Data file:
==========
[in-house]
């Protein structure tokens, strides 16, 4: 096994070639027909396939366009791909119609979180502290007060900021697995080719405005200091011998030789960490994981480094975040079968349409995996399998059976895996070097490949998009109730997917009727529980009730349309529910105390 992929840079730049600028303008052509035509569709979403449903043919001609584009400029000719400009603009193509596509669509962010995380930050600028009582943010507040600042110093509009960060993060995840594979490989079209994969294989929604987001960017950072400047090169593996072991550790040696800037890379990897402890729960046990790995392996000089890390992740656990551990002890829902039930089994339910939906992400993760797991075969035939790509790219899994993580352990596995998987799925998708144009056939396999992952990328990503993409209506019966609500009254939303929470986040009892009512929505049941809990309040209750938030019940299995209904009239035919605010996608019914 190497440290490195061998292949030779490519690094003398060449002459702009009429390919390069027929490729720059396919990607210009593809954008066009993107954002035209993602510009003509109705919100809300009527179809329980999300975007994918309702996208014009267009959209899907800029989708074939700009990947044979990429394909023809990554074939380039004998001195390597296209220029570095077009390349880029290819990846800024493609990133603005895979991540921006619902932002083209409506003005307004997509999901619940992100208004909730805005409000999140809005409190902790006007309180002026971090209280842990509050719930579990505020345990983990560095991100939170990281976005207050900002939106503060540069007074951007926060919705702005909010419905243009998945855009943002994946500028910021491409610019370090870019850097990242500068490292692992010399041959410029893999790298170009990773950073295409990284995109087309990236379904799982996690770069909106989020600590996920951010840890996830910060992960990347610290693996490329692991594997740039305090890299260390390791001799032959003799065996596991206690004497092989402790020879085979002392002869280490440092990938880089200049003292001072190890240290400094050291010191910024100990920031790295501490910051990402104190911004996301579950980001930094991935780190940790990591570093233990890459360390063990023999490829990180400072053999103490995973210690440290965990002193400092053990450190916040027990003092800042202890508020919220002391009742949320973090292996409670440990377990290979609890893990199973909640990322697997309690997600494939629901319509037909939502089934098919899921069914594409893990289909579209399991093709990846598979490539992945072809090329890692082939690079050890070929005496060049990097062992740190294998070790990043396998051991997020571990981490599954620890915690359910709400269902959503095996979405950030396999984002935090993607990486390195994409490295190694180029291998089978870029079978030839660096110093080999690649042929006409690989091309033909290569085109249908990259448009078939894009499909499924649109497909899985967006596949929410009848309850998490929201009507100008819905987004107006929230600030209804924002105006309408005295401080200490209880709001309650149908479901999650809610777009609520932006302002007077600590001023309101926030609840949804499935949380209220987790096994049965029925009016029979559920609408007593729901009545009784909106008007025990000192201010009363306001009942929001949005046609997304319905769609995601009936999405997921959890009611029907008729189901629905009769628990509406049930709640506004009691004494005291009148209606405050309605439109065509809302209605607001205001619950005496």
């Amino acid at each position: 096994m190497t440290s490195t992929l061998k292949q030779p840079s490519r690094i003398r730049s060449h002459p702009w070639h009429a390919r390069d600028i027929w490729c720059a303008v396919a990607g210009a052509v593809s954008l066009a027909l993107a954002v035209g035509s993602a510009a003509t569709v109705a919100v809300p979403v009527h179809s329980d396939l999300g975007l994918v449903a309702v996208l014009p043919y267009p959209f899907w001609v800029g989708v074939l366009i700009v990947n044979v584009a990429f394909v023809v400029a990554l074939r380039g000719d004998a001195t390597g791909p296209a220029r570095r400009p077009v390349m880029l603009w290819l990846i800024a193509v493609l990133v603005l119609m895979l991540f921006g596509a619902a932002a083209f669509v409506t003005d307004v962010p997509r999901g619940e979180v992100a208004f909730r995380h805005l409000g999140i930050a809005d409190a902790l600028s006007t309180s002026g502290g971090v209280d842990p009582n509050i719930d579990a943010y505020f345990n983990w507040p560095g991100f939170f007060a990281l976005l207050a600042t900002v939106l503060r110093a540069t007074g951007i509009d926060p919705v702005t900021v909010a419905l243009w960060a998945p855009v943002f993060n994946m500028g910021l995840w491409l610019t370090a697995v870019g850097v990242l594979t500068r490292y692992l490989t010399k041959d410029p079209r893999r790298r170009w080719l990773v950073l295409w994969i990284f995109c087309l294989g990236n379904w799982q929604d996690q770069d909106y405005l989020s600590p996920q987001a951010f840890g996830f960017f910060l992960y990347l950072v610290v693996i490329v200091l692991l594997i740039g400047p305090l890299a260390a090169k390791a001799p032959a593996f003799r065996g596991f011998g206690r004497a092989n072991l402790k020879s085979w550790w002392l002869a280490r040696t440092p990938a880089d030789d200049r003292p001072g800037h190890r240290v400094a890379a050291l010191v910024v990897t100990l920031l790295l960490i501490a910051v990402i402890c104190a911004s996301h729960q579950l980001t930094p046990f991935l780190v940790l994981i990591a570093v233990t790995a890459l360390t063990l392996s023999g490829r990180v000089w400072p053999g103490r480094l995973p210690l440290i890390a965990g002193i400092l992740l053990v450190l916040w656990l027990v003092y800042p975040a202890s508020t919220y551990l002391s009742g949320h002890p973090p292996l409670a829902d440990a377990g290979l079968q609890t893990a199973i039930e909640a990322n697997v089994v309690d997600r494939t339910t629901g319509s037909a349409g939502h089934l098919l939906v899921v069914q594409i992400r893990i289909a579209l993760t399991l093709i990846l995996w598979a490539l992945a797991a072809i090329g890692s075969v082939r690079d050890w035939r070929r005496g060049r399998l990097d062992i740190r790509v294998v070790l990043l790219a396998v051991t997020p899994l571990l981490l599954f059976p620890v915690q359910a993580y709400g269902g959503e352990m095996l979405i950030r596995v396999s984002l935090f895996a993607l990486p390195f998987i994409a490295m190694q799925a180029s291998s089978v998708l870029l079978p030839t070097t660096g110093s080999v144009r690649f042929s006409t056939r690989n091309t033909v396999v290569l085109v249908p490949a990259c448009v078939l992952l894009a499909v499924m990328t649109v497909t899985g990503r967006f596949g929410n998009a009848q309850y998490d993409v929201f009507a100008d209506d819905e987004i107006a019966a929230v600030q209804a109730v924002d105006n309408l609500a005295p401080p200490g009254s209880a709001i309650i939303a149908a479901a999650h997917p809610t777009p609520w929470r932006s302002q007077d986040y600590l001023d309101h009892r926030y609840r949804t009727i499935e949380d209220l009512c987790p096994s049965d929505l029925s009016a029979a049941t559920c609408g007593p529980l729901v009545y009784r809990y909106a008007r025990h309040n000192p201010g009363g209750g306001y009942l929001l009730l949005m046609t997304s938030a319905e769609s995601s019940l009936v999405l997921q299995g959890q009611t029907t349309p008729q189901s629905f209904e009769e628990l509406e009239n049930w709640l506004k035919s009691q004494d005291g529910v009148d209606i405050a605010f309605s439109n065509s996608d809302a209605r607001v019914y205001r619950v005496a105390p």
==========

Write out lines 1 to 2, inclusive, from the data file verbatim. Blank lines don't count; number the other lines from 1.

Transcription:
[in-house]
């Protein structure tokens, strides 16, 4: 096994070639027909396939366009791909119609979180502290007060900021697995080719405005200091011998030789960490994981480094975040079968349409995996399998059976895996070097490949998009109730997917009727529980009730349309529910105390 992929840079730049600028303008052509035509569709979403449903043919001609584009400029000719400009603009193509596509669509962010995380930050600028009582943010507040600042110093509009960060993060995840594979490989079209994969294989929604987001960017950072400047090169593996072991550790040696800037890379990897402890729960046990790995392996000089890390992740656990551990002890829902039930089994339910939906992400993760797991075969035939790509790219899994993580352990596995998987799925998708144009056939396999992952990328990503993409209506019966609500009254939303929470986040009892009512929505049941809990309040209750938030019940299995209904009239035919605010996608019914 190497440290490195061998292949030779490519690094003398060449002459702009009429390919390069027929490729720059396919990607210009593809954008066009993107954002035209993602510009003509109705919100809300009527179809329980999300975007994918309702996208014009267009959209899907800029989708074939700009990947044979990429394909023809990554074939380039004998001195390597296209220029570095077009390349880029290819990846800024493609990133603005895979991540921006619902932002083209409506003005307004997509999901619940992100208004909730805005409000999140809005409190902790006007309180002026971090209280842990509050719930579990505020345990983990560095991100939170990281976005207050900002939106503060540069007074951007926060919705702005909010419905243009998945855009943002994946500028910021491409610019370090870019850097990242500068490292692992010399041959410029893999790298170009990773950073295409990284995109087309990236379904799982996690770069909106989020600590996920951010840890996830910060992960990347610290693996490329692991594997740039305090890299260390390791001799032959003799065996596991206690004497092989402790020879085979002392002869280490440092990938880089200049003292001072190890240290400094050291010191910024100990920031790295501490910051990402104190911004996301579950980001930094991935780190940790990591570093233990890459360390063990023999490829990180400072053999103490995973210690440290965990002193400092053990450190916040027990003092800042202890508020919220002391009742949320973090292996409670440990377990290979609890893990199973909640990322697997309690997600494939629901319509037909939502089934098919899921069914594409893990289909579209399991093709990846598979490539992945072809090329890692082939690079050890070929005496060049990097062992740190294998070790990043396998051991997020571990981490599954620890915690359910709400269902959503095996979405950030396999984002935090993607990486390195994409490295190694180029291998089978870029079978030839660096110093080999690649042929006409690989091309033909290569085109249908990259448009078939894009499909499924649109497909899985967006596949929410009848309850998490929201009507100008819905987004107006929230600030209804924002105006309408005295401080200490209880709001309650149908479901999650809610777009609520932006302002007077600590001023309101926030609840949804499935949380209220987790096994049965029925009016029979559920609408007593729901009545009784909106008007025990000192201010009363306001009942929001949005046609997304319905769609995601009936999405997921959890009611029907008729189901629905009769628990509406049930709640506004009691004494005291009148209606405050309605439109065509809302209605607001205001619950005496």